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LatAm 2015: BRAZIL | THOUGHT LEADERSHIP

'DEAR BRAND, I RECALL YOU. BUT I DON'T WANT TO BUY YOU'

Emotional promises made by brands are no longer merely passive messages received by the consumer. Brand equity is built on relevance of purpose that is meaningful to the empowered consumer ?s point of view.


 
 

You know those awesome emotional benefits your brand has? The ones that were generated after a meticulous decision-making process? Decisions that included a very complex process with many costly and timely steps like: thousands of hours of analysis, form-filling, an infinite number of emails, pre-trials, discussions, rejections, approvals, brainstorming and what-ifs, inside marketing and communication departments or agencies’ communication and branding rooms.

Is this picture familiar? Well, it’s better to forget it.

Or, being less apocalyptic: you need to rethink it.

The new game requires more extensive perspective and a deeper dive. The building of positive equity in this postmillennial, post comments, post everything era requires more complex thinking.

In this new world, the borders around emotional promises are wider. And easier to breach.

AS A CONSUMER, I NEED TO BELIEVE

It’s no longer an issue of advertising in itself. It’s something much bigger, that goes beyond equity building. Nowadays, any movement made by the brand counts. Even the more prosaic decisions in a production line help to define this emotional bonding. Building equity is becoming more and more complex.

Everything brands do in their daily routines to sustain business has an enormous influence on the consumers when they are at the point of sale, deciding whether to choose the box on the top or bottom shelf. Nothing escapes the consumer’s radar.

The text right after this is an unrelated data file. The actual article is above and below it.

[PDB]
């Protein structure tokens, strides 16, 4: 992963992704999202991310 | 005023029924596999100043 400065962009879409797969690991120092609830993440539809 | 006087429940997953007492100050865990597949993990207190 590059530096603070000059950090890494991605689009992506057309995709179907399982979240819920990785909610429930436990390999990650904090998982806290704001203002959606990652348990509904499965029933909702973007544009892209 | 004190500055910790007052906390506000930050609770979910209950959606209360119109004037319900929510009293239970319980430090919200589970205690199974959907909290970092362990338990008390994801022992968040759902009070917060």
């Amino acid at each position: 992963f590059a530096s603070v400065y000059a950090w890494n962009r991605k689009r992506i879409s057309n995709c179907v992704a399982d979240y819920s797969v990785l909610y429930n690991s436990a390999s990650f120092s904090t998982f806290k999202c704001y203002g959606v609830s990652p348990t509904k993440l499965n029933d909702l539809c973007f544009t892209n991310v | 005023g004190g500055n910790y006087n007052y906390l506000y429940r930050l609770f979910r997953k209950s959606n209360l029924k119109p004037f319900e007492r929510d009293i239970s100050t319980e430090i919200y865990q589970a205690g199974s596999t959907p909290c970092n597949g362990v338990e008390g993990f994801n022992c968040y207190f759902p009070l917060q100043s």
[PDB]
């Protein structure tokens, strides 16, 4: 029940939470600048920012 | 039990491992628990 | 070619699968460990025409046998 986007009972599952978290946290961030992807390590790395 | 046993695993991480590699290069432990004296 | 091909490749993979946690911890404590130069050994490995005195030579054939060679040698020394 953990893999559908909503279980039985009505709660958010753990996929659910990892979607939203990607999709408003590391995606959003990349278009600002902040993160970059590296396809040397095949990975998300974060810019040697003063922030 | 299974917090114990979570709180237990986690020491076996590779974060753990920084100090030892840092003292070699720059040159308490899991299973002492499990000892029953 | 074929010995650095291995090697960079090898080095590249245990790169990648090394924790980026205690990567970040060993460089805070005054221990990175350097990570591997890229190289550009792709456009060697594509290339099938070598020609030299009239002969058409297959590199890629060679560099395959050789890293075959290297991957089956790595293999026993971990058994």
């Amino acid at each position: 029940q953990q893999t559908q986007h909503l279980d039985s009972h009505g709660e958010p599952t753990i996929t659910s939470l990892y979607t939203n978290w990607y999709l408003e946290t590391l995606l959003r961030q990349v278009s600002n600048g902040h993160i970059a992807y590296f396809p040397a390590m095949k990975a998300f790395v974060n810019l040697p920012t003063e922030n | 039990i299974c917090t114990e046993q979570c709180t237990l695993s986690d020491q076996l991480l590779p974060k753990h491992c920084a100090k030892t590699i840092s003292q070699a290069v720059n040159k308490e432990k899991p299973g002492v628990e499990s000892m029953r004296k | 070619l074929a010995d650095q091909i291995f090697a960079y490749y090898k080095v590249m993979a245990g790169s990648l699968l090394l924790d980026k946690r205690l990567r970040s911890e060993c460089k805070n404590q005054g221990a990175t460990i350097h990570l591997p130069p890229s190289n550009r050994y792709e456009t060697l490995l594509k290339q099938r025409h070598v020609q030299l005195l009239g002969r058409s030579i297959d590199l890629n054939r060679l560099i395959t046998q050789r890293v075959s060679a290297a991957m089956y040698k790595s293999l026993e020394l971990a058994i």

THE 'BUT' SYNDROME: A NEW TENSION IN THE BRAND- CONSUMER RELATIONSHIP

My bank is constantly telling me that it is there when I need it. But they raise fees every year and I keep reading how they have been breaking revenue records.

My mobile phone carrier had very good reception. But I heard someone in customer services added an abuse to the system and that was printed on the client’s bill.

There’s a delicious yogurt brand. But I read a blogger talking about the amount of preservatives used to make it creamy and that scared me.

There is always a “but”. That’s one of the results of this hyper-information era. This tiny little word has damaged many relationships, especially between brands and consumers. We are all looking for relationships that we can hold on to in the long term to support us, introduce to our parents and take out to dinner unashamedly. You wouldn’t do any of that if you were in doubt, would you?

Relationships between brands, people and channels are becoming more and more liquid. It’s up to the brands to pick up on this fluidity and truly embrace transparency. After all, perceptions change at every turn. 


J. Walter Thompson Worldwide, the world’s best-known marketing communications brand, has been creating pioneering solutions that build enduring brands and business for more than 150 years. Headquartered in New York, J. Walter Thompson is a true global network with more than 200 offices in over 90 countries, employing nearly 10,000 marketing professionals. The agency consistently ranks among the top networks in the world and continues to hold a dominant presence in the industry by staying on the leading edge—from hiring the industry’s first female copywriter to developing award-winning branded content today. For more information, follow us @JWT_ Worldwide.

www.jwt.com